The purpose of building codes is to provide minimum standards for safety, health, and general welfare including structural integrity, mechanical integrity (including sanitation, water supply, light, and ventilation), means of egress, fire prevention and control, and energy conservation.
As the UAE is now witnessing a comprehensive and accelerated development phase in line with its future vision a new version of the UAE Fire and Life Safety Code of Practice was released in 2018. This code prescribes the minimum guidelines for determining design, construction, modification and installation of buildings, structures, occupancies, fire detection systems, fire protection systems, fire prevention systems and life safety systems to achieve safe societies.
In the United States, fire codes are developed primarily by two model code organizations, the International Code Council (ICC) and the National Fire Protection Association (NFPA). The terms building codes and fire codes have been used synonymously over the years, but fire codes were originally developed to regulate the hazardous material or processes that may be present in an occupancy, including combustible construction. Across the world, fire codes have continued to develop into comprehensive documents which are now intertwined within the building codes. Fire codes regulate fire department access roads, maintenance of both active and passive fire protection systems, maintenance of egress and exits and much more. Fire codes determine, within the building code, which occupancies are required to be provided with sprinkler protection and/or fire alarm systems, and at what threshold.
Fire standards are, and have been developed by many organizations. Many fire standards involve the testing and evaluation of the ignition, burning, or combustion characteristics of certain materials. Most of these standards are inclined towards the testing of the flammability of interior and exterior building parts, as well as common household and commercial furniture. These fire and flammability standards are instrumental in the establishment of building codes, insurance requirements, and other fire regulations that govern the use of building materials. The fire standards also define the appropriate criteria for the storage, handling, and transport of highly flammable substances. Other fire standards include testing and evaluation of equipment used for fire suppression, firefighter equipment, communications, training, and reporting.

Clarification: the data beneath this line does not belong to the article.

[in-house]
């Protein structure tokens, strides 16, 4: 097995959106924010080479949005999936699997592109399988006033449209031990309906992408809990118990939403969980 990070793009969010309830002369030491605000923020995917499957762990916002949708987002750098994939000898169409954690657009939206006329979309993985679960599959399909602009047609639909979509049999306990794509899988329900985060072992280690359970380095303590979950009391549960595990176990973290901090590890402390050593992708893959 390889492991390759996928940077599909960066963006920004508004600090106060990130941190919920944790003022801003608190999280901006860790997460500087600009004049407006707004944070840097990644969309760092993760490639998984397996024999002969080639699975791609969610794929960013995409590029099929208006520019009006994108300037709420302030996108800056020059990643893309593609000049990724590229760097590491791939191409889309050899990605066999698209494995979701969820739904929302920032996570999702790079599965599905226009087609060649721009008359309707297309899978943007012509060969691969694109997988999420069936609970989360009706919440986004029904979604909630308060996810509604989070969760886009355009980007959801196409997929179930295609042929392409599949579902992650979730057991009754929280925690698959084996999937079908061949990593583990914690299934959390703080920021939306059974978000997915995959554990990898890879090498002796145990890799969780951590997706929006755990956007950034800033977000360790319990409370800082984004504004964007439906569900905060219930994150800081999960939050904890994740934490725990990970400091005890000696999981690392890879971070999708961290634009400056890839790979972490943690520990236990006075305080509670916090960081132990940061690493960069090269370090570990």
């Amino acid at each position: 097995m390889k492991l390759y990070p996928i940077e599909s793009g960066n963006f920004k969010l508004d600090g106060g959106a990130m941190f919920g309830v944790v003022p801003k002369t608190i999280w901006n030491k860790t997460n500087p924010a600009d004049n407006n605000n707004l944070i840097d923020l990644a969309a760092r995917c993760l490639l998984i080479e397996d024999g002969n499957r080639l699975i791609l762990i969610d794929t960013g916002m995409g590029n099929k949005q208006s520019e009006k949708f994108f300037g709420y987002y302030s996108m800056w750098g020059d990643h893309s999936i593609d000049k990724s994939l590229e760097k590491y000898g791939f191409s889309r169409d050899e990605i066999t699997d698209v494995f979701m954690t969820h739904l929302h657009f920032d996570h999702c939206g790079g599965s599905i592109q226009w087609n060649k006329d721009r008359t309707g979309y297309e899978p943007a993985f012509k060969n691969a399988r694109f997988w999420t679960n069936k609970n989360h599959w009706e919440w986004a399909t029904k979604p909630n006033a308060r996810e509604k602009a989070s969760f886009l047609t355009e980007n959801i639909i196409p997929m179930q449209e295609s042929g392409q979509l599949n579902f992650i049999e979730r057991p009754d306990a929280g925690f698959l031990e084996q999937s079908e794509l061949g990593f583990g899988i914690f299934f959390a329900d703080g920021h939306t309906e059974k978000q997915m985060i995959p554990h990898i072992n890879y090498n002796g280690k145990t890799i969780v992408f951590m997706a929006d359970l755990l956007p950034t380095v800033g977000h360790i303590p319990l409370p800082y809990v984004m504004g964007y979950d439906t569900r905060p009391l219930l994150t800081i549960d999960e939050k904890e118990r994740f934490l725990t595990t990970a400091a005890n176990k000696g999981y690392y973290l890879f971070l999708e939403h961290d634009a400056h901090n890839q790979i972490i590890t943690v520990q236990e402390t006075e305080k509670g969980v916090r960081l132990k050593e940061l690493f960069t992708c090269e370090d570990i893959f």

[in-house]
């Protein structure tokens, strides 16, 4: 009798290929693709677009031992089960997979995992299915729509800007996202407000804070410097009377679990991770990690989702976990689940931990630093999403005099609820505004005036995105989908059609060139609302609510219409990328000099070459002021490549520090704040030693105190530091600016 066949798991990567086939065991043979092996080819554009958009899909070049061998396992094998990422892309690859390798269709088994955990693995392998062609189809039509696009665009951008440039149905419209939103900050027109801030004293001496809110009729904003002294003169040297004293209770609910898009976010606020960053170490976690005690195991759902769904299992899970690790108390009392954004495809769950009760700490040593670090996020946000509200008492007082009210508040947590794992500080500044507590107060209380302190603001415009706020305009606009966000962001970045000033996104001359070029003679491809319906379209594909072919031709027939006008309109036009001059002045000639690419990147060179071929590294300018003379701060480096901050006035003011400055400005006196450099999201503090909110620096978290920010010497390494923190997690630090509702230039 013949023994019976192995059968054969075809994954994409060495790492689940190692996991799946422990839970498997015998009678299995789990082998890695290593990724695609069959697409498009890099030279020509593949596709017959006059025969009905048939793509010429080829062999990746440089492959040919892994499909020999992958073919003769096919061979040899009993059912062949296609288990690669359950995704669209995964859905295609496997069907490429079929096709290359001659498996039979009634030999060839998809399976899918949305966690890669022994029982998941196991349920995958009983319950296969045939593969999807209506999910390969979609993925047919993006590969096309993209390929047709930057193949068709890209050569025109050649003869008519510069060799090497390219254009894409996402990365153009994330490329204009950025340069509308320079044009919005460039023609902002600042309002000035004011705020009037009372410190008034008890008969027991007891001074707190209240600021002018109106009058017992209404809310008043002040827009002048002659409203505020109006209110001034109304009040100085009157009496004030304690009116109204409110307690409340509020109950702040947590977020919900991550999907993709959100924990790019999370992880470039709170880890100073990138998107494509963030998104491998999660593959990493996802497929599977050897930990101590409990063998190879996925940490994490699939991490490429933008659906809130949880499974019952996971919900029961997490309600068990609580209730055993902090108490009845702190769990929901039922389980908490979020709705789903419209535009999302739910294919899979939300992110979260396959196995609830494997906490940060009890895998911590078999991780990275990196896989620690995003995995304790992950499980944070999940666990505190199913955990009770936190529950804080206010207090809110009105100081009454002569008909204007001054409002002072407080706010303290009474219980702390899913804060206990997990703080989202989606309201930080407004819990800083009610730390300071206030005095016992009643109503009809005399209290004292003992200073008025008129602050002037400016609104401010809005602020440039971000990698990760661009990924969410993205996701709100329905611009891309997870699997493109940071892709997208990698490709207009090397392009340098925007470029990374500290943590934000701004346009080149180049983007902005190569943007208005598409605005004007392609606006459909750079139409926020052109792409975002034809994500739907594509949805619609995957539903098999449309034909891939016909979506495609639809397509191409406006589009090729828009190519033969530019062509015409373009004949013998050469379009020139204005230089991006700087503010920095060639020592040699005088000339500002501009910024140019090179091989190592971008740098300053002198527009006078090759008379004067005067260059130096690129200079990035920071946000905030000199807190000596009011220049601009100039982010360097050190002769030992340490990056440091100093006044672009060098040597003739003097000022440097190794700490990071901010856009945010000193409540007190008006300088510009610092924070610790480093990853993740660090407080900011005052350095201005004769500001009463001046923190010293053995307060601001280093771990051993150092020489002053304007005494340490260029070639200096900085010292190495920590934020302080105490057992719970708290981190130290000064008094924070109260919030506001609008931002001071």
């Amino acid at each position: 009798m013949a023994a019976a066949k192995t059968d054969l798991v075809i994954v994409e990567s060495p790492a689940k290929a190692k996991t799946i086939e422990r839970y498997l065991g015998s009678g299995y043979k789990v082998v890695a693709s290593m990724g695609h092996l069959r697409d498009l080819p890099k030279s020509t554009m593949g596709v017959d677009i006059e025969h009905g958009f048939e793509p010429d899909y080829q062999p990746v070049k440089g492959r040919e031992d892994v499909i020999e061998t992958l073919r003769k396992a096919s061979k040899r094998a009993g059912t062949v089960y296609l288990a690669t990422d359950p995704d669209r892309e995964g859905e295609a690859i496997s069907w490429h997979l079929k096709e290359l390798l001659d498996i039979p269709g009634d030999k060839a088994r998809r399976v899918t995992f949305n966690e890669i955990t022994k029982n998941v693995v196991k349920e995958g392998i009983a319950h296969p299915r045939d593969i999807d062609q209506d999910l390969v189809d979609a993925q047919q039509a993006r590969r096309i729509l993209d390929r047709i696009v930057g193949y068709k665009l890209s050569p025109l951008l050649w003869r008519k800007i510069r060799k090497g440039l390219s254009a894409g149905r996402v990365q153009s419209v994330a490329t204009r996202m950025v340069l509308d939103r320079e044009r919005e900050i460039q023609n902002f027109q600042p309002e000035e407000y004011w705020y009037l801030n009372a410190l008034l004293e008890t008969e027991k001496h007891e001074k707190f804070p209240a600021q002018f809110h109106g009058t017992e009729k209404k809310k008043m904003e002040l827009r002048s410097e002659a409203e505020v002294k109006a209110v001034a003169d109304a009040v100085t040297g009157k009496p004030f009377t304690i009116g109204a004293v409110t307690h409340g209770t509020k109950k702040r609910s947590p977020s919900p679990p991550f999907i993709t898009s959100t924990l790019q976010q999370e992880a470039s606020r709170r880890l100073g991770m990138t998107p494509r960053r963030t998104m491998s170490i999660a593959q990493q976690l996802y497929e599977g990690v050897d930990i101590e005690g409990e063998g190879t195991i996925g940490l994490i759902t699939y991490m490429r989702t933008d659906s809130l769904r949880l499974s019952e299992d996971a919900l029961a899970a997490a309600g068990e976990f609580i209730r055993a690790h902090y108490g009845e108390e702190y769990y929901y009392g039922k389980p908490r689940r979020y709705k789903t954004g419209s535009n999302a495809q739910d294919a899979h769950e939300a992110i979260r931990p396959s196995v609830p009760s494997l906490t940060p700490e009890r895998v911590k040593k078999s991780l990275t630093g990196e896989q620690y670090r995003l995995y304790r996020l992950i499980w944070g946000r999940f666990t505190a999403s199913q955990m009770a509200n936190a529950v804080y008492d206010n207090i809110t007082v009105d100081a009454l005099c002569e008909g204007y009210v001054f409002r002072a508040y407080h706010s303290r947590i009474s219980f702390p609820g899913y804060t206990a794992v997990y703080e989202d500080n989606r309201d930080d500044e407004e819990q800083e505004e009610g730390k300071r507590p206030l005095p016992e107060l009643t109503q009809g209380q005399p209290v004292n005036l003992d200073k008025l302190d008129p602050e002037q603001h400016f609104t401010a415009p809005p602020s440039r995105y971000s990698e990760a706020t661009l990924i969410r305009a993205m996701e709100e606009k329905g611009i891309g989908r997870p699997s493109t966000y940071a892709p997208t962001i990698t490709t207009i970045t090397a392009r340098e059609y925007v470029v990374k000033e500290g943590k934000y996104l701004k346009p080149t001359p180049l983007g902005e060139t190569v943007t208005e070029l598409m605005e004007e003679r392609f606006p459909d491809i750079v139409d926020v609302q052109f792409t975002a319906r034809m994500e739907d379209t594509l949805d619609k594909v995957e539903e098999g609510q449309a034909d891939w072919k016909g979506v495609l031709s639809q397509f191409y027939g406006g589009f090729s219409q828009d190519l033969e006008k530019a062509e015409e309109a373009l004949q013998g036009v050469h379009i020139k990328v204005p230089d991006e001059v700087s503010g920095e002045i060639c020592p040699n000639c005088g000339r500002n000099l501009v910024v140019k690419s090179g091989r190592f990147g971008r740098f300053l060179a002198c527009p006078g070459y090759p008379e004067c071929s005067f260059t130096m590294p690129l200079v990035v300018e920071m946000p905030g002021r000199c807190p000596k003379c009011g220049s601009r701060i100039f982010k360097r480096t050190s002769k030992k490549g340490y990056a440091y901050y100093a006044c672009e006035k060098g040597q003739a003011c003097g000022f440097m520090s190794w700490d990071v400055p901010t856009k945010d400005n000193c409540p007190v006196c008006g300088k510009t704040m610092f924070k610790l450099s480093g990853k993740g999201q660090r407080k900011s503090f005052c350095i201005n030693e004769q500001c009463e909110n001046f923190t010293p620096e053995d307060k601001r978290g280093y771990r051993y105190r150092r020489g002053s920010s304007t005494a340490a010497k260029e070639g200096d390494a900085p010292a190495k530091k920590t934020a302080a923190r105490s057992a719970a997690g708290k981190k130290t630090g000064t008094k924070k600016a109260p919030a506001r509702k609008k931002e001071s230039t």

Table 1 illustrates hierarchy of fire safety legislation within the UK and is an example of how different countries legislation evolves.
The Building Act of 1984 (primary legislation) provides the secretary of state with the power to make Building Regulations (secondary legislation).
In the Building Regulations 2010, specific requirements are set out in the form of functional requirements. Part B contains the functional requirements in terms of fire safety.
The secretary of state has issued guidance documents as to how these functional requirements may be complied in the form of the Approved Documents (supporting documents). Guidance on fire safety is provided in Approved Document B or ADB as it is commonly known. Although this is not legally enforceable. ADB makes references to other guidance documents (non-statutory relevant documents) for specific building types such as BB100 for schools as well as the British Standards such as BS 9999 and BS 7974 – The standard for fire engineered approaches.
Following the guidance in the ADB, is the most generally used way of demonstrating compliance with the functional requirements of the Building Regulations. However, they are not legal documents.
Other documents that are used as guidance are published research papers. Also the Loss Prevention Certification Board documents are at this level. They apply to property protection instead of life safety. European standards have exactly the same status as British Standards and their use is increasing.
Lessons learned from major fires throughout history have influenced the evolution of fire prevention legislation, codes and standards along with Civil Defence services. Geographic isolation, local conditions, cultural diversity and political structures have resulted in different service delivery models to deal with the phenomena of fire. It is important that we must move from being reactive to proactive, eliminating the need for lessons learned from preventable tragedies that should never had occurred.